Clinicians

Why is what comes after birth an afterthought? Time to give postnatal care the spotlight

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Author: Hegenberger Medical

Author: Marie Louise, Founder of the Modern Midwife and a UK Midwife since 2012 and Senior Midwife in Australia (2013-15)

Antenatal vs Postnatal care – mind the gap!

Growing and giving birth to another human being requires a lot of nutrition, energy and physiological changes. This includes changes to the cardiovascular system, blood volume increasing by 50%, the lungs changing shape and the loosening of ligaments leading to supported fetal growth, to name just a few. Mums are often left with some form of wound either due to a c-section or trauma to the perineum. Yet rarely do we prepare mums for this or talk about wound care afterbirth. Why is this?

If a mum goes on to breastfeed she needs to continue to share her body in many ways and makes around 600ml – 1200ml milk every 24 hours for her baby. Breastfeeding maybe a natural process but it does not come naturally to many mums as all maternity care providers know, mums need support, realistic expectations and a good understanding of normal newborn behaviour. Why isn’t more education and support provided?

What comes afterbirth often remains an afterthought. During pregnancy the focus is often on fetal surveillance, the pregnancy and birth preparation. Lots of mums are left wondering, why wasn’t I prepared for this? Sadly postnatal care is the aspect of maternity care that women in England are least satisfied with1. Likely this will not come as a surprise for every clinician reading this, we have long been aware of the differences in antenatal and postnatal care. 

Postnatal care internationally – how do approaches differ?

The approach to postnatal care differs widely throughout the world by both country and culture. Let’s explore some examples.

In Malysia, there’s real focus on the first six weeks following birth and nourishing the mum to support her healing and recovery.

Nearby in China there is something known as ‘the one month sitting’ where new mums aren’t expected to get out of bed and everything is done for them. Some clinicians would argue this is not ideal due to the risk of blood clots and that movement promotes healing, yet it’s interesting that postpartum care is embedded so firmly into the nation’s tradition and consciousness.

The ancient practice of Ayurveda in India is the world’s oldest holistic healing system and includes an approach for new mothers. The practice recognises the stress that birth can have on mums’ bodies and seeks to harmonise their vata energy with rest, warmth, food for their digestive system and nourishment.

Closer to home, mums in the Netherlands are given access to a Kraamzorg which is a unique form of postnatal care where a professional supports a new mum with daily recovery checks, a daily review of the baby (checking weight, temperature, etc.), supports (if necessary) with breastfeeding and teaches both parents about basic childcare. A Kraamverzorgende will even help with light household work such as laundry and cleaning of the household including the bathroom, toilet and mother and baby’s rooms to ensure a clean environment for the family and their newborn.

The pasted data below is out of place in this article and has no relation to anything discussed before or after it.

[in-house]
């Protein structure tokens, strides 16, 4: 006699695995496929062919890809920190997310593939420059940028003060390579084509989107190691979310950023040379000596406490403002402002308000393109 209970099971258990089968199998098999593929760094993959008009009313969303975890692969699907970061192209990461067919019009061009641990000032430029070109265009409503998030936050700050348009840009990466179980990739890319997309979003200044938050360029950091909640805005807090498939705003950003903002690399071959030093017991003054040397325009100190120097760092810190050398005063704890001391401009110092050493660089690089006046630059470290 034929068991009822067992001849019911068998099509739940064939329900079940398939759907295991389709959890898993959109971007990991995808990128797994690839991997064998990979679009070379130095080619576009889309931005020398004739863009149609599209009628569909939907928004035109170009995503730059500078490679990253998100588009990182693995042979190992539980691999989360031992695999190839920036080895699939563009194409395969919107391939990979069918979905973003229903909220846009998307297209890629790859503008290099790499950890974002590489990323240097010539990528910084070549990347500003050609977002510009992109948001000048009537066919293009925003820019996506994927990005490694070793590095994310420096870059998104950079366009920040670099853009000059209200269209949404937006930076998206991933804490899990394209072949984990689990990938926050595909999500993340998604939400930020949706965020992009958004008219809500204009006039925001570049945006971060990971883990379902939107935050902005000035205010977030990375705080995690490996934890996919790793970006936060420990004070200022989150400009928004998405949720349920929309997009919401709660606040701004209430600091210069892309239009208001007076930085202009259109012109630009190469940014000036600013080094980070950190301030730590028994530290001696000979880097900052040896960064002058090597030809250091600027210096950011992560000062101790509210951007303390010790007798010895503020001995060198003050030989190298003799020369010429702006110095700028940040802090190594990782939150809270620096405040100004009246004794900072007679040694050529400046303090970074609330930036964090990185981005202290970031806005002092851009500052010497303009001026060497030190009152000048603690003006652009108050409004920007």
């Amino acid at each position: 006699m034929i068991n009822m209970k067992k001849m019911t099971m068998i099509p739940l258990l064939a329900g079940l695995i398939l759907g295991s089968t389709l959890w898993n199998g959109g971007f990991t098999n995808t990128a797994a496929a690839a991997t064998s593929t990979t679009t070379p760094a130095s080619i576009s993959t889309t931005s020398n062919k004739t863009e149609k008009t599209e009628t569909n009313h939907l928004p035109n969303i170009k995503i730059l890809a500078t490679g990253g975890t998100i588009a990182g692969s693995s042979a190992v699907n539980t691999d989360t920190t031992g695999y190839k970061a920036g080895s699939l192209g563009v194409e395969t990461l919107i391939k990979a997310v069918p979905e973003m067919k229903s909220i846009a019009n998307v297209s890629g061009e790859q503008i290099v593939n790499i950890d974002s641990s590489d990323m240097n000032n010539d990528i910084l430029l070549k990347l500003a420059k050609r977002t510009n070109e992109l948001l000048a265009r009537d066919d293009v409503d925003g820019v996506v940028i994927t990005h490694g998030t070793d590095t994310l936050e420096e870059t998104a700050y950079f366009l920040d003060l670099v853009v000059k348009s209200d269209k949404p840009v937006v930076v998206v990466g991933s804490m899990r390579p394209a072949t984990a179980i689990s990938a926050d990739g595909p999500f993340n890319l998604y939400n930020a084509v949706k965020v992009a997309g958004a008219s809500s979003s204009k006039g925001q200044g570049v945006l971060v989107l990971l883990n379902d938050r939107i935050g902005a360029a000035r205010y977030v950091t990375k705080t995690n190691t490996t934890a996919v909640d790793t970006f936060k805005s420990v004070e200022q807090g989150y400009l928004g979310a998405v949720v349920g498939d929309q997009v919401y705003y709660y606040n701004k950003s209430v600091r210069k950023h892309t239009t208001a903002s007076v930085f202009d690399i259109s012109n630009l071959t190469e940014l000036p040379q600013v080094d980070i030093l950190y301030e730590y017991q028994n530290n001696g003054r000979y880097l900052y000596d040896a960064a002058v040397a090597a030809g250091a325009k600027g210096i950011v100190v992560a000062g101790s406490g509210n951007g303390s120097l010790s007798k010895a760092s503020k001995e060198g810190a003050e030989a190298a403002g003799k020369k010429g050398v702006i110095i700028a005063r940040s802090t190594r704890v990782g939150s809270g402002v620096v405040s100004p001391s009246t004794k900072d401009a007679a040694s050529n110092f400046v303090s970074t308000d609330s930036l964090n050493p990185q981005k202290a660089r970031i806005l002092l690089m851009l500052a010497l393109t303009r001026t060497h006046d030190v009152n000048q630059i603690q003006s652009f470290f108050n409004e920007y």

So what learnings can we take for the UK? 

It’s important to consider different international practices and how they are supporting new mums when considering our approach to postpartum care in the UK.

Postnatal care has an important role in enabling a safe and positive transition to parenthood, especially for first time parents2. The consequences of poor postnatal care may be especially problematic for first-time mothers, who need to develop parental confidence, new skills understanding of their body and their babies3. Research by Jenny McLeish revealed first-time mothers’ satisfaction with postnatal care and their confidence as new mothers were primarily influenced not by the extent to which their expectations were met but the varied extent to which their postnatal needs were met’1.

Ultimately, McLeish concludes that rapid and responsive assessment of needs both antenatally and postnatally is the best possible course of action for mum and baby alike. Raising concerns with our senior colleagues and questioning processes that may not supporting mums is important. Our voices matter and we have a profound impact on new mothers’ lives.

As care providers we need to bring focus back to postnatal care, to offer solutions and push to promote and define postnatal care pathways. Let’s start here in the UK and put postnatal care back into the spotlight where it belongs.

References 

  1. First-Time Mothers’ Expectations and Experiences of Postnatal Care in England, Jenny McLeishMerryl HarveyMaggie Redshaw, … First Published September 17, 2020 Research Article in PubMed https://doi.org/10.1177/1049732320944141
  2. Demott, K., Bick, D., Norman, R., Ritchie, G., Turnbull, N., Adams, C., Barry, C., Byrom, S., Elliman, D., Marchant, S., Mccandlish, R., Mellows, H., Neale, C., Parkar, M., Tait, P., Taylor, C. (Eds.). (2006). Clinical guidelines and evidence review for postnatal care: Routine postnatal care of recently delivered women and their babies. National Collaborating Centre for Primary Care and Royal College of General Practitioners.
  3. Barclay, L., Everitt, L., Rogan, F., Schmied, V., Wyllie, A. (1997). Becoming a mother— An analysis of women’s experience of early motherhood. Journal of Advanced Nursing, 25(4), 719–728. https://doi.org/10.1046/j.1365-2648.1997.t01-1-1997025719.x

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